User avatar
Henry
Victor V
Posts: 2586
Joined: Thu Jan 08, 2009 11:01 am
Location: Allentown, Pennsylvania

Re: alcohol and restoring bad shellac finishes?

Post by Henry »

If you use it, you'll like anything! :lol:

Of course, you can always omit the vermouth....but not the olive.

martinola
Victor III
Posts: 925
Joined: Wed Feb 11, 2009 1:30 pm

Re: alcohol and restoring bad shellac finishes?

Post by martinola »

Since the photos disappeared due to the hosting service going kaput (and since there has been a request), here are the photos re-instated:
Post by martinola » Mon Feb 06, 2012 11:43 pm
Hi Clay.
My take on re-amalgamation is that it's worth a try if you don't mind being patient and are willing to experiment. I just finished a re-amalgamation of my Standard Model D that was rather rough and had bad flaking on the lid, back and crank side. The thing is that simply re-flowing a trashed finish isn't usually enough. I've had to add coat after coat of clear shellac in order to "level out" the finish. There's a lot of time that goes into touch-up color matching, filling in low spots, sanding and polishing. The result is essentially the original color and (I think) better than a re-finish.

Std D before side view
Std_D_side_before_detail.jpg
Std D after side view
Std_D_aft_side_med.jpg
Std D wide after front
Std_D_wide_aft_med.jpg
Below are some shots of an earlier re-amalgamation/restoration of my Standard Model C ICS machine. My main goal on this one was to save the decal.

Std C finish and decal before
Std_C_close_before_med.jpg
Std C decal after
Std_C_close_aft.jpg
Std C wide after
Std_C_wide_aft_med.jpg
Anyhow, whatever you do decide to do; good luck! :)

- Martin

Hoodoo
Victor Jr
Posts: 45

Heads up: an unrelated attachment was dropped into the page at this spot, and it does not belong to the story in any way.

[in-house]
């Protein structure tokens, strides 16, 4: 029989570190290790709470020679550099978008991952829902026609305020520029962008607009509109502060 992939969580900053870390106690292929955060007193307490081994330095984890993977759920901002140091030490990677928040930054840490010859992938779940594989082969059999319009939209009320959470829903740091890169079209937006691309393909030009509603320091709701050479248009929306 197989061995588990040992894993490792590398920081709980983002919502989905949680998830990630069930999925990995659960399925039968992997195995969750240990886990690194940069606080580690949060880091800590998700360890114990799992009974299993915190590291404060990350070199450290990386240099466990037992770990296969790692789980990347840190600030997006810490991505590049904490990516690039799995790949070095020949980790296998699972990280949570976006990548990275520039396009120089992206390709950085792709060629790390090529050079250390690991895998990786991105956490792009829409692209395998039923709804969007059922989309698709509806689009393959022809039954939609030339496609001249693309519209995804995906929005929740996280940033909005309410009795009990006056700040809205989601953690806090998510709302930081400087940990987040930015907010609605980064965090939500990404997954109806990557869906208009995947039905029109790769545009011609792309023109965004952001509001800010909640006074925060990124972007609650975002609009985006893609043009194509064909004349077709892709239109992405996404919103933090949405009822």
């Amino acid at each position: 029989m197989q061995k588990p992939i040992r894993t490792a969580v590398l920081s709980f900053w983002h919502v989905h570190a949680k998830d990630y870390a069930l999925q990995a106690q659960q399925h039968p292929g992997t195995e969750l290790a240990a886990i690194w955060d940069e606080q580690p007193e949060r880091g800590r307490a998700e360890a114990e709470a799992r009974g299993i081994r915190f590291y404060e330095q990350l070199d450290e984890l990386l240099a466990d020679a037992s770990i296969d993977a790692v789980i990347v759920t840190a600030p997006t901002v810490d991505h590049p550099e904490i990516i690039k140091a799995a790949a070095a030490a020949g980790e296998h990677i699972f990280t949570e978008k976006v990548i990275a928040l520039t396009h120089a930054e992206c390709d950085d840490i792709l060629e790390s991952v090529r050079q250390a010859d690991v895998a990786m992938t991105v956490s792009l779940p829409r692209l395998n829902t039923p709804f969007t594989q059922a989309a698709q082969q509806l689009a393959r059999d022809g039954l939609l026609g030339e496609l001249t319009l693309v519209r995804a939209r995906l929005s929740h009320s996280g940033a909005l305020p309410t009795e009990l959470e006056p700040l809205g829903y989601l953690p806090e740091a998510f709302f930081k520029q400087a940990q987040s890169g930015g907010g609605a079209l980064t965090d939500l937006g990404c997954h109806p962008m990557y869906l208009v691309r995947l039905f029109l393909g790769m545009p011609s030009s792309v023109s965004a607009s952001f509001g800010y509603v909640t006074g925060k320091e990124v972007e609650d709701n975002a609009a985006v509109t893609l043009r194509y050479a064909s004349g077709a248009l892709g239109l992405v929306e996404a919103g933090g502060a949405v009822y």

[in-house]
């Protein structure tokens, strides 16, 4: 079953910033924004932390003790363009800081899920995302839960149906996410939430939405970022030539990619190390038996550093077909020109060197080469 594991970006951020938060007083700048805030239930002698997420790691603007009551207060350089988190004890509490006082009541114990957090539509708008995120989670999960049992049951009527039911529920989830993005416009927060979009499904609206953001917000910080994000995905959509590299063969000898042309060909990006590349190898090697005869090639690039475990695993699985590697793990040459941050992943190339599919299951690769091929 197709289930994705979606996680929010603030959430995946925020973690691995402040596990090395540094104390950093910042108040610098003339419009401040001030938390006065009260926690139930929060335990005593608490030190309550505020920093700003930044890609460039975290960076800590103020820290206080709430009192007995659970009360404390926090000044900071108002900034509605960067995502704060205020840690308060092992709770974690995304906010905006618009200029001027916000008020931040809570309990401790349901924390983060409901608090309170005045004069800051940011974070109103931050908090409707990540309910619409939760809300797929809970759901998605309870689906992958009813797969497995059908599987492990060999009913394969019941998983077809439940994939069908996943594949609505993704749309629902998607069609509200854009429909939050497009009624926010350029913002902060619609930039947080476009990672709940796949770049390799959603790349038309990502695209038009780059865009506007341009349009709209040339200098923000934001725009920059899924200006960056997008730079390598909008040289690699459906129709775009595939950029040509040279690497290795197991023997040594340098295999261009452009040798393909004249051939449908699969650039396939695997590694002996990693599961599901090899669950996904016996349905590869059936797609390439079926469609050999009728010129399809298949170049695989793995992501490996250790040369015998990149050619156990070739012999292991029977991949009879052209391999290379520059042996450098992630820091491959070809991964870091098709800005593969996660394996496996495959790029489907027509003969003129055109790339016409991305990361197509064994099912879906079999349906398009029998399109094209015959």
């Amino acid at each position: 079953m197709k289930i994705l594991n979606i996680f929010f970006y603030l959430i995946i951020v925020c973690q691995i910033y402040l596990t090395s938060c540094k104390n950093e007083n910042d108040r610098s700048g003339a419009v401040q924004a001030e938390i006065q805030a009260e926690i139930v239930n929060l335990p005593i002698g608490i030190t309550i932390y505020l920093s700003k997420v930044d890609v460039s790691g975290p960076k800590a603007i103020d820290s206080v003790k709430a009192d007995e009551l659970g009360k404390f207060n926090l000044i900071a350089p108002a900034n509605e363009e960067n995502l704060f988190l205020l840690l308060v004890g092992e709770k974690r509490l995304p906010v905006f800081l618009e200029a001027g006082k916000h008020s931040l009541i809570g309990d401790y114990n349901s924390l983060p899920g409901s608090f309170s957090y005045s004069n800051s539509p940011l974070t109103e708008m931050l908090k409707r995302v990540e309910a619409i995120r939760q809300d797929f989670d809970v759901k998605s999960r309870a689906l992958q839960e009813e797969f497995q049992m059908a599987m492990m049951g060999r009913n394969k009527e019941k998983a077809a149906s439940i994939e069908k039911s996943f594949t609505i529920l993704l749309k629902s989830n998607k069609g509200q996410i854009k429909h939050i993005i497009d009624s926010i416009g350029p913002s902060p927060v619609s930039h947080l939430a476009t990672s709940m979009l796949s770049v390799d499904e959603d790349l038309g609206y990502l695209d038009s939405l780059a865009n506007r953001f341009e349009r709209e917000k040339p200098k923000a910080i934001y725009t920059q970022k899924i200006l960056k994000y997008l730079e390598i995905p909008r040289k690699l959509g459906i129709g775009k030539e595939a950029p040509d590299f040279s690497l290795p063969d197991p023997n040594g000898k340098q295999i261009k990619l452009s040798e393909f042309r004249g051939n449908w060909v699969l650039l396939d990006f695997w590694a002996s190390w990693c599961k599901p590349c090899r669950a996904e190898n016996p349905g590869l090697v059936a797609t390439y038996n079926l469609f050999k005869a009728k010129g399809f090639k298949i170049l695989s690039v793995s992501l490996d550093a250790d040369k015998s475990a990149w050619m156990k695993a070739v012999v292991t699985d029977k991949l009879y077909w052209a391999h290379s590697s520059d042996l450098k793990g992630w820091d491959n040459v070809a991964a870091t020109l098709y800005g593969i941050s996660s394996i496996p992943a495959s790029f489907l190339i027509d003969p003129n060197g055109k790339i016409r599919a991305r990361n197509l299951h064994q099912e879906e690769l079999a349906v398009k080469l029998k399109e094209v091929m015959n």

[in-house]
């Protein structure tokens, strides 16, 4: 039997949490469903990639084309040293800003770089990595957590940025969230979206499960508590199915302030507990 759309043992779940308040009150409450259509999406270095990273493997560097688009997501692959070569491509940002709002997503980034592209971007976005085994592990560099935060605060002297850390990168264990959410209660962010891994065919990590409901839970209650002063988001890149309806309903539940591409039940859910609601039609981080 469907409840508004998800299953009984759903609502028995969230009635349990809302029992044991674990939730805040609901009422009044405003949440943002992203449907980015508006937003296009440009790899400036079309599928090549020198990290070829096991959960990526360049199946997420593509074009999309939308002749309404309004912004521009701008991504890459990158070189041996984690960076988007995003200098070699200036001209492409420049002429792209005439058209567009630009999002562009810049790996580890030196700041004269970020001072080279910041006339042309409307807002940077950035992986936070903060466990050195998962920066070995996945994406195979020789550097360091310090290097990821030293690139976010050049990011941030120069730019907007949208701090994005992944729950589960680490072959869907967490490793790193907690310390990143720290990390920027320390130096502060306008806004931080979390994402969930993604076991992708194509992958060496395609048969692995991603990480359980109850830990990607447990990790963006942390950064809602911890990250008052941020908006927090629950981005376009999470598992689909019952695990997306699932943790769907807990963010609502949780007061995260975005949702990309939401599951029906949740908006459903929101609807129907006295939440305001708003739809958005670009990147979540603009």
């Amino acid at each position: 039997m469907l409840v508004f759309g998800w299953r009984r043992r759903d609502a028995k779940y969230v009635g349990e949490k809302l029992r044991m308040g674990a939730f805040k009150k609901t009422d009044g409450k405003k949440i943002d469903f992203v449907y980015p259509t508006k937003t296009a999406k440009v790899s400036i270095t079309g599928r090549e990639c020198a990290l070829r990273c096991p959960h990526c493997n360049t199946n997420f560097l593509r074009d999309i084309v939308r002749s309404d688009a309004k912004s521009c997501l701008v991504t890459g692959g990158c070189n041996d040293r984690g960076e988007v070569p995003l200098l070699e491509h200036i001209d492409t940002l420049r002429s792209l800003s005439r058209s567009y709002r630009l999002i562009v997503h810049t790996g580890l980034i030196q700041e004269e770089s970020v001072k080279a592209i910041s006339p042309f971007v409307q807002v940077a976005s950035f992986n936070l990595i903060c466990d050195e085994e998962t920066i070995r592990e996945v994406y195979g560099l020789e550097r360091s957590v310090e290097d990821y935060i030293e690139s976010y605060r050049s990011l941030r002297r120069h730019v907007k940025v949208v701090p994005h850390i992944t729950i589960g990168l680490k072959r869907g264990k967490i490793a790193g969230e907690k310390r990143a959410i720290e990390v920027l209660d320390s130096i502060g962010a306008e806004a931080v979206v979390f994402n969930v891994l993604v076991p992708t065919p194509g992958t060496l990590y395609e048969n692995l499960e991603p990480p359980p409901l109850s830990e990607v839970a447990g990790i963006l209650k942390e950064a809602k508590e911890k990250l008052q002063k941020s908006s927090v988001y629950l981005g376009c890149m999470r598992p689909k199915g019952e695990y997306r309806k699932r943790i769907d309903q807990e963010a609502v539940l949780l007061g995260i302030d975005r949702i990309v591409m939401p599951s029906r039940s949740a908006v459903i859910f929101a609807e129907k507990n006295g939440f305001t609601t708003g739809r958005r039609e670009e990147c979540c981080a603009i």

Joined: Fri Jul 02, 2021 4:35 pm

Re: alcohol and restoring bad shellac finishes?

Post by Hoodoo »

Beautiful work!
How did you not remove the decal?
Were the decals applied first at the factory, then shellacked over?

User avatar
Lucius1958
Victor VI
Posts: 3874
Joined: Tue Dec 14, 2010 12:17 am
Location: Where there's "hamburger ALL OVER the highway"...

Re: alcohol and restoring bad shellac finishes?

Post by Lucius1958 »

Did you touch up the decal by hand? If so, that is excellent work! :D

- Bill

User avatar
Lucius1958
Victor VI
Posts: 3874
Joined: Tue Dec 14, 2010 12:17 am
Location: Where there's "hamburger ALL OVER the highway"...

Re: alcohol and restoring bad shellac finishes?

Post by Lucius1958 »

Henry wrote: Tue Feb 07, 2012 11:16 am Interesting label that names the International Correspondence Schools, Scranton, PA. ICS was the go-to source for folks who wanted to learn a trade (hey, wanna be a locomotive engineer? Here's how!) through home study. Their textbooks make interesting reading today. Their original headquarters building still stands today in Scranton; it's been pointed out to me by a friend who's more familiar with the city than I am.
There was also their other branch, the International Textbook Co. (ITC), also in Scranton: my Standard B has their label.

- Bill

Post Reply